Here is the progress we have so far of evaluated sets for given M (maximum set value) and N (set size).
But first, a little information on the format of the output. The first number is the iteration of the set. The numbers between the square brackets  are the elements of the set. The program calculates the sets using arrays of binary numbers, and they go from right to left (not left to right). If there is a 0, then the set cannot generate that sum, and if there is a 1 it can.
So lets take 8 choose 5. In this case, a 0 on the far left means that any combination of the numbers in the set cannot generate the sum 32 (where the sums gets larger there will be longer bit strings). So the output says the set on the first line, [ 1 2 3 4 8], can generate every sum from 18 to 1. For the conjecture, we're interested in the sums from 10 to 8 (inclusive), and these are highlighted in green. Sets 9, 19 and 23 cannot generate all those central sums -- and the missing sums are highlighted in red. For set 9, it cannot generate the sum 12, set 19 cannot generate the sums 10 and 17, and set 23 cannot generate the sum 12. Ie., no combination of the sets elements can be added together to get that number.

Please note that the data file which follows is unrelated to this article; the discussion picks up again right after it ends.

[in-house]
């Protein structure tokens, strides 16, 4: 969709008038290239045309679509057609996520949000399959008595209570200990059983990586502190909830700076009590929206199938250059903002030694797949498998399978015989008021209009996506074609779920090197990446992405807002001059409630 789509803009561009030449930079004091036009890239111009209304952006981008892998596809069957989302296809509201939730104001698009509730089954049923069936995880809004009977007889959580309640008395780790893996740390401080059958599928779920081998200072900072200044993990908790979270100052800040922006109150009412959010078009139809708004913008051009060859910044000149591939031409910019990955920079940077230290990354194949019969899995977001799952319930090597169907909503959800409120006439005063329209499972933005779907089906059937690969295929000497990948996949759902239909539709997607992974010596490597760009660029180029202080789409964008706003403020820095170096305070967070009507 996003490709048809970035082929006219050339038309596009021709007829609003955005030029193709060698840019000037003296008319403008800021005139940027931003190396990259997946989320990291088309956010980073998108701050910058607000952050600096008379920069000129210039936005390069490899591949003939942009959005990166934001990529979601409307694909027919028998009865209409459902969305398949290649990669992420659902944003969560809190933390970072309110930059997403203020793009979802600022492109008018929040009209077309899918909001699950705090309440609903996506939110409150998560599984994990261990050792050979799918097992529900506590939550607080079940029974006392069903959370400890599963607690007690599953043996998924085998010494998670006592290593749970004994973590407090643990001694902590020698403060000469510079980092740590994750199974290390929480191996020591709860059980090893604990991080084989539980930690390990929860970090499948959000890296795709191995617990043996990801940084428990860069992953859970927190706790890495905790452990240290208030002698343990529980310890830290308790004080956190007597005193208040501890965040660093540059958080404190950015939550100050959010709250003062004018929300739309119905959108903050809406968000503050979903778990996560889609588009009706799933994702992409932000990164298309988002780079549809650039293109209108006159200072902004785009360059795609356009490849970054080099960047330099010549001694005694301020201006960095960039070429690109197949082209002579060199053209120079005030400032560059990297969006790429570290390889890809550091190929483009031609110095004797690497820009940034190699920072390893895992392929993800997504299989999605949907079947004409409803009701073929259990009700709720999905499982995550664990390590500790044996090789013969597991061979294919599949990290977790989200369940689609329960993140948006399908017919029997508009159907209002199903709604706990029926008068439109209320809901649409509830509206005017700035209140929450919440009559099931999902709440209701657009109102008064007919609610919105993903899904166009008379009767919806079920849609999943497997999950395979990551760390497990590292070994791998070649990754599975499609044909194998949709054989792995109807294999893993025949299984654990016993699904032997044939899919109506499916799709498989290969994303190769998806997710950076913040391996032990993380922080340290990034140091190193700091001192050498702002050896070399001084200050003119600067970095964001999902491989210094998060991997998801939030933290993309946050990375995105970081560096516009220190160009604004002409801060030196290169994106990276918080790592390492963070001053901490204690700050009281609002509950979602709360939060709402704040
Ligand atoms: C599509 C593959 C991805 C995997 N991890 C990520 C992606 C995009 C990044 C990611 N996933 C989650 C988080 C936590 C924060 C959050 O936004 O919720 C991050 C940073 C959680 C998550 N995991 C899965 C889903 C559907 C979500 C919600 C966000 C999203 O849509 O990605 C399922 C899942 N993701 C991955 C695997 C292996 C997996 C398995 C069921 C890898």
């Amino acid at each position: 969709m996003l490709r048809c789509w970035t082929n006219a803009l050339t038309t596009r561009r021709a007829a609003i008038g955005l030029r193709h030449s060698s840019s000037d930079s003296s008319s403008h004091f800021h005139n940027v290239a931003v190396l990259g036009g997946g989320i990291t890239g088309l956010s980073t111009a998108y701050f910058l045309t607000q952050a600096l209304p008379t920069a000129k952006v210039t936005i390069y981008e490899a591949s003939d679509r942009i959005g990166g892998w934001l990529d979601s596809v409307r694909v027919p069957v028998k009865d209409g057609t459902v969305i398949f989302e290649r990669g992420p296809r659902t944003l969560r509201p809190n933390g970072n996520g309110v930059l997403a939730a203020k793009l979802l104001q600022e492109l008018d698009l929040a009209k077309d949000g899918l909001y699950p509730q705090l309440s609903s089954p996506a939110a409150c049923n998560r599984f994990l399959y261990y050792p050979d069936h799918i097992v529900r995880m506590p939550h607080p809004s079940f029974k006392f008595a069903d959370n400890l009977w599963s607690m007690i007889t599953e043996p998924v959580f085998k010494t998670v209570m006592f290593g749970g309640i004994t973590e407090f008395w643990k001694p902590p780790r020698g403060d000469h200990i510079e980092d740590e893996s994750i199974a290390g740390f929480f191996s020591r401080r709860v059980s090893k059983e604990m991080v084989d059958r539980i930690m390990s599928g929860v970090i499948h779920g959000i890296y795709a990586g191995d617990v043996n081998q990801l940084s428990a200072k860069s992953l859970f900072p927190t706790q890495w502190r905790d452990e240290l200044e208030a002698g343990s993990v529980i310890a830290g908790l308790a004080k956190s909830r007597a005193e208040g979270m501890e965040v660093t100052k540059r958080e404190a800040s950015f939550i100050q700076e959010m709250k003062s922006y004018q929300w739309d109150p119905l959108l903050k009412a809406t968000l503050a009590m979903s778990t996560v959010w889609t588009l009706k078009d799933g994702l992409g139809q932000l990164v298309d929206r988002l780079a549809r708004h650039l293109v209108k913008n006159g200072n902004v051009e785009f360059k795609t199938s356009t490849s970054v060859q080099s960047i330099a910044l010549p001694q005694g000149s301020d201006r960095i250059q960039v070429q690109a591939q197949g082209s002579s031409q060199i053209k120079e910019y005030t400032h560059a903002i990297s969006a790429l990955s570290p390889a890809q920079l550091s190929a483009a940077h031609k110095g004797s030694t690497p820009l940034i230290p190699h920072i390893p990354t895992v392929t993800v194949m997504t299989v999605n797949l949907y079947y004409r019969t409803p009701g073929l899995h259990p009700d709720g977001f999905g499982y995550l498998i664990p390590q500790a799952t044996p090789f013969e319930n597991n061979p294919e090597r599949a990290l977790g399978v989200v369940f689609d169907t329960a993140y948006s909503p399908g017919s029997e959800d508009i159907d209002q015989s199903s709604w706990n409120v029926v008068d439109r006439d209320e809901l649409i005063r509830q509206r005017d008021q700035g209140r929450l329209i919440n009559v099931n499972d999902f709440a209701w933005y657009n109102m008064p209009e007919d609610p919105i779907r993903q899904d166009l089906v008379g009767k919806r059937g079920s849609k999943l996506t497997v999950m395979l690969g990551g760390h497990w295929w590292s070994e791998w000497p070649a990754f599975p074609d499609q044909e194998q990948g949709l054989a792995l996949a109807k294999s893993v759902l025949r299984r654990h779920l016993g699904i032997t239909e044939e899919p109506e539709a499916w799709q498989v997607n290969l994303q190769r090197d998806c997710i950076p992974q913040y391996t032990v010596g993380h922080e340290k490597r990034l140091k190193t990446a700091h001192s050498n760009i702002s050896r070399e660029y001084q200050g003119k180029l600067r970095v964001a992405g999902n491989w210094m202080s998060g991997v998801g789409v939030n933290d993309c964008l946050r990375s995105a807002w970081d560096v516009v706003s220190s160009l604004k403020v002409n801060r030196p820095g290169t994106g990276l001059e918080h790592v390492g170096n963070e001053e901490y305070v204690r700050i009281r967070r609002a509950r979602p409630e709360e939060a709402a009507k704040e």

As the number of sets evaluated increases exponentially as M and N increase, we'll only be printing out the failed sets (those are the ones we're interested anyways as we hope more information on these will help us prove the conjecture).
An automated php script generates the progress about the set sums, and can be found here: http://volunteer.cs.und.edu/csg/subset_sum/progress.php. This link is also on the front page of the project now, but this can be used for discussion of the progress.